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Embodied Cognition: A field guide

Embodied Cognition: A field guide,10.1016/S0004-3702(03)00054-7,Artificial Intelligence,Michael L. Anderson

Embodied Cognition: A field guide   (Citations: 167)
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The nature of cognition is being re-considered. Instead of emphasizing formal operations on abstract symbols, the new approach foregrounds the fact that cognition is, rather, a situated activity, and suggests that thinking beings ought therefore be considered first and foremost as acting beings. The essay reviews recent work in Embodied Cognition, provides a concise guide to its principles, attitudes and goals, and identifies the physical grounding project as its central research focus.  2003 Elsevier B.V. All rights reserved. For over fifty years in philosophy, and for perhaps fifteen in Artificial Intelligence and related disciplines, there has been a re-thinking of the nature of cognition. Instead of emphasizing formal operations on abstract symbols, this new approach focuses attention on the fact that most real-world thinking occurs in very particular (and often very complex) environments, is employed for very practical ends, and exploits the possibility of interaction with and manipulation of external props. It thereby foregrounds the fact that cognition is a highly embodied or situated activity—emphasis intentionally on all three— and suggests that thinking beings ought therefore be considered first and foremost as acting beings. This shift in focus from Descartes' "thinking thing", and the picture of human being and subjectivity it suggests, to a more Heideggerian approach to being in the world, in which agency and interactive coping occupy center stage, is an extremely important development, the implications of which are only just beginning to be fathomed. Very recently a number of books have appeared which detail this shift, and explore in various ways these implications.1 I have selected three of them to discuss in detail here: Cambrian Intelligence by Rodney Brooks (15); Philosophy in the Fleshby George Lakoff and Mark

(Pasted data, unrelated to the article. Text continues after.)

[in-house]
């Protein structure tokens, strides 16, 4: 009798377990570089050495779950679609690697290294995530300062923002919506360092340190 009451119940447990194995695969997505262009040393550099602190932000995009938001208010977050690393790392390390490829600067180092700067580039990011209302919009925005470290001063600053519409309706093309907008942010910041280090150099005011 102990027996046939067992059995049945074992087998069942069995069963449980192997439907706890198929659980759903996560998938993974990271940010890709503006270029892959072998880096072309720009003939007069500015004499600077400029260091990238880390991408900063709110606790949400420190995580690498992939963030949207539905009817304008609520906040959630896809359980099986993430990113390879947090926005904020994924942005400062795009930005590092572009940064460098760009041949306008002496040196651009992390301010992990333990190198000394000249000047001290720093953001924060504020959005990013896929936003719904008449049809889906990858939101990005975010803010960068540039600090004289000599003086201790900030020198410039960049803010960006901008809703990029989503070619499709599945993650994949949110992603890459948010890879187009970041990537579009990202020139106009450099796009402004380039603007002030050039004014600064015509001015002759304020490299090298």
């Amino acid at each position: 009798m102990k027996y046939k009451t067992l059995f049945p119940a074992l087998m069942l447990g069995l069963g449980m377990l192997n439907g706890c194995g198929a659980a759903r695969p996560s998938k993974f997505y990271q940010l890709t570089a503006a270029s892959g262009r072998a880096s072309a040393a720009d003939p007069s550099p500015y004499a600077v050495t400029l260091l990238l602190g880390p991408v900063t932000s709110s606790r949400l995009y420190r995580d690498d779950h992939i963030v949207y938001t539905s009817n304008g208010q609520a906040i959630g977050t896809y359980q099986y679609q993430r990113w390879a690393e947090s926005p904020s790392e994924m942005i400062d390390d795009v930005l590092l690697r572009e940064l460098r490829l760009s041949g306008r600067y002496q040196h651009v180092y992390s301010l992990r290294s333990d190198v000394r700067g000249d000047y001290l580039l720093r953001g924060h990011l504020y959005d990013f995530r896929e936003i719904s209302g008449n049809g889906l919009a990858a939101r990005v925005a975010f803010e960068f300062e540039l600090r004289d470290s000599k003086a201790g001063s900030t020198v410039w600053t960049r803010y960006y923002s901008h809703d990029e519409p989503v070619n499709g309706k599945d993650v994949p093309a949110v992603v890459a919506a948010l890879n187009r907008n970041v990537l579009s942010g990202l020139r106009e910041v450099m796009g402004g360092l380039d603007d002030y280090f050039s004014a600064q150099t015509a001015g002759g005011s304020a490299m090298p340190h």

Journal: Artificial Intelligence - AI , vol. 149, no. 1, pp. 91-130, 2003
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